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Wednesday, November 06, 2013

M4 extension: The wrong proposal

The Western Mail features quite prominently the views of the Federation of Small Businesses, academics and environmentalists at the Welsh Government's consultation on removing blockages on the M4 around Newport.

The views of the FSB are particularly cutting and raise questions about how business friendly the proposed solution is as well as the nature of the consultation itself. They believe that the Welsh Government is leaving itself open to judicial challenge and years of delays to its M4 relief road plans due to its the handling of a consultation into the project:

Iestyn Davies, from the FSB, said there should be a “more thorough approach” from the Welsh Government on the issue.

He said: “Ultimately, as the consultation shows, if you say to somebody or a group of people ‘here’s an option you’re very familiar with, that looks attractive and the only one we’ll ask you to consider’, then you shouldn’t be surprised however you consult, however you ask people’s option, that’s the option they come up with, because you are defining the consultation in those terms. And that seems very much the case as we see it.

“Fundamentally, if you rule out the value for money options, better transport options, the National Assembly and Welsh Government has a responsibility to consider the sustainable development issue and agenda and the impact on this.

“And we would say, on two fronts, this is leaving the Welsh Government open to judicial challenge.”
Representatives from a transport consortium of 10 South Wales councils, the South East Wales Transport Alliance (Sewta). told Assembly Members they were “disappointed” at the scope of the consultation, which doesn’t include options to improve public transport.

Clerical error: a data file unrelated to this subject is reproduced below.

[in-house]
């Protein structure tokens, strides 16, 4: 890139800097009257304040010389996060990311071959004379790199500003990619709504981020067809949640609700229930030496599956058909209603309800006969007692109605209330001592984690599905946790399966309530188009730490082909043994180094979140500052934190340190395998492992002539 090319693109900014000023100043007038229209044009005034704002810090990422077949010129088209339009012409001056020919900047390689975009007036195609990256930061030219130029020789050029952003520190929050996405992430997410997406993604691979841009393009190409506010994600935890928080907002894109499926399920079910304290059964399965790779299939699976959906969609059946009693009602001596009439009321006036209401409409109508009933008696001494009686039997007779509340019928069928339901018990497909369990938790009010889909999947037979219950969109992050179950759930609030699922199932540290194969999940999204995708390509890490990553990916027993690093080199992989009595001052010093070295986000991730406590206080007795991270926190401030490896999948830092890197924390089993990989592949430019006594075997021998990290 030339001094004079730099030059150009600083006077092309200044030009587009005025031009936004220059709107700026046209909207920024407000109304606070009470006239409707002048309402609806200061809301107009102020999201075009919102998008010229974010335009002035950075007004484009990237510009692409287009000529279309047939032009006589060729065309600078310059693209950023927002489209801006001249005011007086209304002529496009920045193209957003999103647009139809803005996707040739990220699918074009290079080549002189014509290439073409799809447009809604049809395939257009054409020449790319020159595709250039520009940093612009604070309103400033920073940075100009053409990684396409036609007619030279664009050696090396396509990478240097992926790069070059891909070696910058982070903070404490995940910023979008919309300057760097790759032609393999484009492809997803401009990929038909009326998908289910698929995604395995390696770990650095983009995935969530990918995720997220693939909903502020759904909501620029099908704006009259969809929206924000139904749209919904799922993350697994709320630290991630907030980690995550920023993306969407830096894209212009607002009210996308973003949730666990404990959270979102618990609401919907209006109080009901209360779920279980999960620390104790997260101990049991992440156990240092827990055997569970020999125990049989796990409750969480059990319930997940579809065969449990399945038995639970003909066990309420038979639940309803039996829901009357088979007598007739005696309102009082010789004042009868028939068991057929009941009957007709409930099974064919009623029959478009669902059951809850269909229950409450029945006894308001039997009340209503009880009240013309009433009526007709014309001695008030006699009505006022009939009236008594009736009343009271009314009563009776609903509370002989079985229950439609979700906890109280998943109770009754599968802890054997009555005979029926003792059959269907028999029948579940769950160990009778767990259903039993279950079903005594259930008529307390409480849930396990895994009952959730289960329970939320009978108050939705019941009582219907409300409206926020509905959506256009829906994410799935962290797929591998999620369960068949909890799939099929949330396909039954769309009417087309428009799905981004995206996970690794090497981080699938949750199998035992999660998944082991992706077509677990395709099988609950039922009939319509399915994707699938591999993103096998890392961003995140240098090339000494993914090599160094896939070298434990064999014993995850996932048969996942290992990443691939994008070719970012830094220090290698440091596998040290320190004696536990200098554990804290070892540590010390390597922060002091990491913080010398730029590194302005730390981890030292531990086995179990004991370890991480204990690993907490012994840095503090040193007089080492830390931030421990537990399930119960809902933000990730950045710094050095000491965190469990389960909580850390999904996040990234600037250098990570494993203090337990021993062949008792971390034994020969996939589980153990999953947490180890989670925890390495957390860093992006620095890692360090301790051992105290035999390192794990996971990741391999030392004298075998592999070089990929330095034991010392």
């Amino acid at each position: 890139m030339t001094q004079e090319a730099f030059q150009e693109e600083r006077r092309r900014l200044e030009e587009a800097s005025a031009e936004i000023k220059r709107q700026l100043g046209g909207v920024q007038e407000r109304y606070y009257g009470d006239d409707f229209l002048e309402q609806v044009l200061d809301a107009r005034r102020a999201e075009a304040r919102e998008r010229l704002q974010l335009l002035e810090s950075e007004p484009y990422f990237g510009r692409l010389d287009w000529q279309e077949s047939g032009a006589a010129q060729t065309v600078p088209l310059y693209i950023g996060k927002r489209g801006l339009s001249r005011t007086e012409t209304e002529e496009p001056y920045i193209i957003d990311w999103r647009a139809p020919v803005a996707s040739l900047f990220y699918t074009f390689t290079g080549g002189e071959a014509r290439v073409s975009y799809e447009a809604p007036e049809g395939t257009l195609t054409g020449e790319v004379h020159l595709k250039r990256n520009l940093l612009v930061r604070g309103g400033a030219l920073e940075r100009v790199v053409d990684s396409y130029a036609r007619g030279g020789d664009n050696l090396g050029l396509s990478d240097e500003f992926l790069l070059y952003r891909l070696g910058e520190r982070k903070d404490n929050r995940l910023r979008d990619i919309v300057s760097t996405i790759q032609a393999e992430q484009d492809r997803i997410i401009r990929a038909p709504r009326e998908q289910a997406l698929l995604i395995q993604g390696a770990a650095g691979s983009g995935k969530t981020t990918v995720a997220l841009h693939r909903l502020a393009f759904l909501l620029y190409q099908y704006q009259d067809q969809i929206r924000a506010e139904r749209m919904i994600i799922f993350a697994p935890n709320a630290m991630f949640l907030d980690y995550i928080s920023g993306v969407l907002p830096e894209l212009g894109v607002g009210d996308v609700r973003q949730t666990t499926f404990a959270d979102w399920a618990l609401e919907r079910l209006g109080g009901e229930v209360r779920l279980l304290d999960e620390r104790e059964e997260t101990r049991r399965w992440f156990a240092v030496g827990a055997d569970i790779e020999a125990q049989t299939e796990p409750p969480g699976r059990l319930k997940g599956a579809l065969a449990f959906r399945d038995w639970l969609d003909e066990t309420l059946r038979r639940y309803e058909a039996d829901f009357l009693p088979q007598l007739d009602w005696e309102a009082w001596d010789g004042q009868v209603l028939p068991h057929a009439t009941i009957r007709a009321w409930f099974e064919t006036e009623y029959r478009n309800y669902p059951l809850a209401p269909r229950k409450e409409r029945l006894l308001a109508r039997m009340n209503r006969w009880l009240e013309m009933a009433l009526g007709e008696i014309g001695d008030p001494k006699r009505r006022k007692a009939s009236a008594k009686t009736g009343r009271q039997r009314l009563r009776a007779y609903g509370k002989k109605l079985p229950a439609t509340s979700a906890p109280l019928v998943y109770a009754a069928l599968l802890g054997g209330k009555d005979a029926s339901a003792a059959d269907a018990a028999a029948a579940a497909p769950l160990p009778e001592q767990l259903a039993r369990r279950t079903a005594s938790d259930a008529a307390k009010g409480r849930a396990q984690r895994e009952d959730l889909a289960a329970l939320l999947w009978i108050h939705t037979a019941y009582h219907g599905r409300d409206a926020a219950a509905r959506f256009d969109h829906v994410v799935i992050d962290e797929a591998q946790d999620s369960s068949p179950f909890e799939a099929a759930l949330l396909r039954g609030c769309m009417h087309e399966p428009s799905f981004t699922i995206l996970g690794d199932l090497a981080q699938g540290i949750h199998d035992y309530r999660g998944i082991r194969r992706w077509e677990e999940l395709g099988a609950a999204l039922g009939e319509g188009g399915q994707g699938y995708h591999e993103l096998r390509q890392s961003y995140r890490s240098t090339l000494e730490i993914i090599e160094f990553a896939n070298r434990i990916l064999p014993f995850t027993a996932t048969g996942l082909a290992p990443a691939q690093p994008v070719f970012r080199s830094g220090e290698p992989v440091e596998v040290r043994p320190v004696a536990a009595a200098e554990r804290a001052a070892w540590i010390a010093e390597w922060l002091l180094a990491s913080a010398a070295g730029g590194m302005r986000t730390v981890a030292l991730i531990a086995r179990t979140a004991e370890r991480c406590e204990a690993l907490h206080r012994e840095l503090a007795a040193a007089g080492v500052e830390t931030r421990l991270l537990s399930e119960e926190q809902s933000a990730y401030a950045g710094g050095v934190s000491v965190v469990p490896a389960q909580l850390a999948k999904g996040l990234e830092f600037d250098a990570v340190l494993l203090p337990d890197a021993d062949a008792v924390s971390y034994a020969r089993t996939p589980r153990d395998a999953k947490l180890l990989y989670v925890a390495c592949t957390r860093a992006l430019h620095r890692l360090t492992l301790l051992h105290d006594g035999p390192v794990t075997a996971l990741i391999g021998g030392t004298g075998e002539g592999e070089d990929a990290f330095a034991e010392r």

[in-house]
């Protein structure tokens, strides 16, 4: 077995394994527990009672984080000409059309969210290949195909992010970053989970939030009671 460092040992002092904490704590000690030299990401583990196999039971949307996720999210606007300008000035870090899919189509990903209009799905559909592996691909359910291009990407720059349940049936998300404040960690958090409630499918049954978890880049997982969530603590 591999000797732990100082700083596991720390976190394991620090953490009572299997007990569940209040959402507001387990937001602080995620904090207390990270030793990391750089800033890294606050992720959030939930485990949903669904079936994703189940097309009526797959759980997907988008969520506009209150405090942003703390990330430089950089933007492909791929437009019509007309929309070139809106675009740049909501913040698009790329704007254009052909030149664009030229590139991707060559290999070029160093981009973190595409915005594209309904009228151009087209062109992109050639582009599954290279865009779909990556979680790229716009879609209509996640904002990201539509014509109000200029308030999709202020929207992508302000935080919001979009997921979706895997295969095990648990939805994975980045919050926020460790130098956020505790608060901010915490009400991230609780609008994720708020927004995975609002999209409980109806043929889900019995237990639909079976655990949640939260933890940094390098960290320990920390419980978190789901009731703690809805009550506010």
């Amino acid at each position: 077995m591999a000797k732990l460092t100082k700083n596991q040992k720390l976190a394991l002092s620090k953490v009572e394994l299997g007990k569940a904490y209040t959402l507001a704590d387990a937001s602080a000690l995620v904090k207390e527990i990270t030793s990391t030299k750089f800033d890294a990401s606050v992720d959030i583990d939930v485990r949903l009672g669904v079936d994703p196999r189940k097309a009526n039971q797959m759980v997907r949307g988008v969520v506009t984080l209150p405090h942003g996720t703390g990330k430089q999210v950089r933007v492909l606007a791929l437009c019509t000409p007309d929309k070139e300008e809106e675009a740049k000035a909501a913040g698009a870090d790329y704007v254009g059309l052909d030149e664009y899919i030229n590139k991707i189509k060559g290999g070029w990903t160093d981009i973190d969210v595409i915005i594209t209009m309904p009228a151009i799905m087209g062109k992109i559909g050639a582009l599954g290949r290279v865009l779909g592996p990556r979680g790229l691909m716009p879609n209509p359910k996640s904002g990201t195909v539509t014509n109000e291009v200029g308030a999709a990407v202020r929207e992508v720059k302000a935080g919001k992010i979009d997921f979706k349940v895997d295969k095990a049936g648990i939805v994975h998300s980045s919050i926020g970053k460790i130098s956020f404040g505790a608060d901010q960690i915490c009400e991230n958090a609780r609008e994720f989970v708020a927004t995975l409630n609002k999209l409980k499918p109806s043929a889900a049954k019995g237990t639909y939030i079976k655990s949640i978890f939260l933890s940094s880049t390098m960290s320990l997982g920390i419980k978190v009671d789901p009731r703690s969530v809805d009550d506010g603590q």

It also said previous estimates of traffic flows on the stretch near Newport had outdated figures, and more recent surveys had shown traffic had either plateaued or reduced.

Professor Stuart Cole told the Sustainability Committee today that he thought the Welsh Government were pursuing a more expensive option because it represented “an engineer’s dream”, compared to a previously favoured option of upgrading the A48 with the Llanwern steelworks road being upgrades to a four-lane high:

Prof Cole warned disputes and arguments could last years, delaying the 2020 target for completion of the project.

And he added: “The total cost of building the motorway will undoubtedly increase as we go along”.
He said a new option, which he suggested was favoured by the Welsh Government, of building a new relief road to divert traffic away from the notorious bottleneck, would cost more than £930m, while the A48 option would cost around £380m.

There is also a strong argument from environmental groups, who oppose the proposals on the grounds of the impact on wildlife and ecosystems around the Gwent Levels. I have sympathy with all these views. A new motorway will fill up in a decade, getting local traffic off the M4 and upgrading public transport is a far more sustainable solution.
How about building some heavy lift airship freight terminals? Move freight from the roads. These babies will, as they evolve, lift several thousand tons of freight - across land and water. cw
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